Ben Baldanza
Ben Baldanza

Ben Baldanza, president and CEO of ultralow-cost Spirit Airlines, talked with Travel Weekly's Kate Rice about Spirit's image, ambitions and speculation about a possible merger with Frontier Airlines.


Q: You're the airline that a lot of people, especially in the media, love to hate. Is that deliberate?

A: It's not that we invite criticism, but we expect it a bit. We're a bit of a disrupter, and our business plan is structured differently. The more people find out about us, the more balanced the coverage tends to be. We try to give customers more choice; if you don't want to carry a lot of bags, why should you pay for baggage infrastructure? We want to give you the real price with a la carte choices. When you go to a restaurant and pay for the dessert, you don't think it's a fee. What if someone walked into Chick-fil-A and said, "Why don't you sell hamburgers?" At Chick-fil-A, they only sell chicken. At Spirit, we only sell low airfares.

We are an awesome value proposition. You get a safe, on-time, friendly flight, but you don't get much more. For some people, that is perfect. Others want more, and there are plenty of airlines out there to offer them more.

We have built a business out of traffic that the rest of the industry rejects from a price standpoint. We want to carry a small percentage of the most discretionary-priced people in any market. We are aiming for customers who pay out of their own pocket. People paying out of their own pocket are more realistic about what they care about most. Most want to spend money when they land. They want to stay at a nicer hotel.

Q: But what about the high rate of complaints the DOT gets about Spirit?

A: A number of complaints are about our business model. They don't like that the seats don't recline or they have to pay separately for their bag or they can't get a refund. I'm not trying to minimize them. It tells us that we have to work even harder at effectively managing customer expectations. We want to make our baggage charges and other ancillary services really clear to customers so they're not surprised when they're offered those things. If we can do a better job of making customers understand what Spirit is when they buy a ticket, we can bring complaints down to numbers that look more like other carriers.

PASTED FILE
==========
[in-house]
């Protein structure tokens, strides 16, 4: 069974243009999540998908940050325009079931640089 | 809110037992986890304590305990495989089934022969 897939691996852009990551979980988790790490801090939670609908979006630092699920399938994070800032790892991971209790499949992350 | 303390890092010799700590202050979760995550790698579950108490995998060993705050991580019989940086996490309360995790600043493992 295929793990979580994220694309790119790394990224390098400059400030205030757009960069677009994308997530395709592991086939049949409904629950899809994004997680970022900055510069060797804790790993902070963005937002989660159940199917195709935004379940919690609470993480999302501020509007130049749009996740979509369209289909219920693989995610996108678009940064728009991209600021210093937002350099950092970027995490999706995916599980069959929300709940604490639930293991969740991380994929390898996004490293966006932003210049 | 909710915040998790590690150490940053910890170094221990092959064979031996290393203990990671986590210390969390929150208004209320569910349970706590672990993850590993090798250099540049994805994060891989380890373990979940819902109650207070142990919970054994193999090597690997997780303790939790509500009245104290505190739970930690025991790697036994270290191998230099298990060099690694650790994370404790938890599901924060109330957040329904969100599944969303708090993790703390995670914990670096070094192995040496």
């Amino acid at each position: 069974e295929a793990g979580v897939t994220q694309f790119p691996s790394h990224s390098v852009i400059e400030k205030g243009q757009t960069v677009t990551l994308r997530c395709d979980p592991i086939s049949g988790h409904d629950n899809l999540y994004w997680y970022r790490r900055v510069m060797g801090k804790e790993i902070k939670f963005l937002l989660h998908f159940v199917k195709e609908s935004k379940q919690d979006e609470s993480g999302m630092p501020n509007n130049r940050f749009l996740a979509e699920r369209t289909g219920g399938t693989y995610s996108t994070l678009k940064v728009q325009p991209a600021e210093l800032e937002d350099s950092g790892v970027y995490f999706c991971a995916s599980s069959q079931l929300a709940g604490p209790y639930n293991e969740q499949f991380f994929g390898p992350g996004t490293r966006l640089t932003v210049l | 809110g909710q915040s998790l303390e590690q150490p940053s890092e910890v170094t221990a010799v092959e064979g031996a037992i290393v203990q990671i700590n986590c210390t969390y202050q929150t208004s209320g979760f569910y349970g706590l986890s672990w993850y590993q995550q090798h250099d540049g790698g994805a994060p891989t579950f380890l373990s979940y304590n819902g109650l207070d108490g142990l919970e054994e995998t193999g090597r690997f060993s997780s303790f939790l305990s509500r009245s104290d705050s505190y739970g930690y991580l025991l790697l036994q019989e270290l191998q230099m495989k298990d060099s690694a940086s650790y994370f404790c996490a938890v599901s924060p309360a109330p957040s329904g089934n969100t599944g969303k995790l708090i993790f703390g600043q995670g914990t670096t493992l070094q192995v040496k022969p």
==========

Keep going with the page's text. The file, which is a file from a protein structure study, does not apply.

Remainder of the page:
Q:What do you think of Delta Air Lines' Basic Economy fare as a response to your low fares?

A: We think that's terrific for Spirit. They are helping further a narrative that we think is good for Spirit. If you pay more for your airline ticket, you should expect more. If you pay less, you should expect less.

Q: What do you think when you're compared to Southwest Airlines?

A: Today I don't think there are real comparisons. Thirty years ago is a better comparison. When Southwest started, it was a disrupter. It had a simpler product. It didn't offer meals. [Southwest co-founder] Herb Kelleher was on TV with a paper bag over his head because people were embarrassed to fly Southwest. Historically, there are similarities. But our growth plans are different. We don't have plans to dominate any market.

Q: What's your response to speculation that you might merge with Frontier?

A: We have a lot of growth in front of us, and [mergers and acquisitions] is not in our plan. One way we keep our costs low is we keep things simple. Mergers are complicated. They're not simple.

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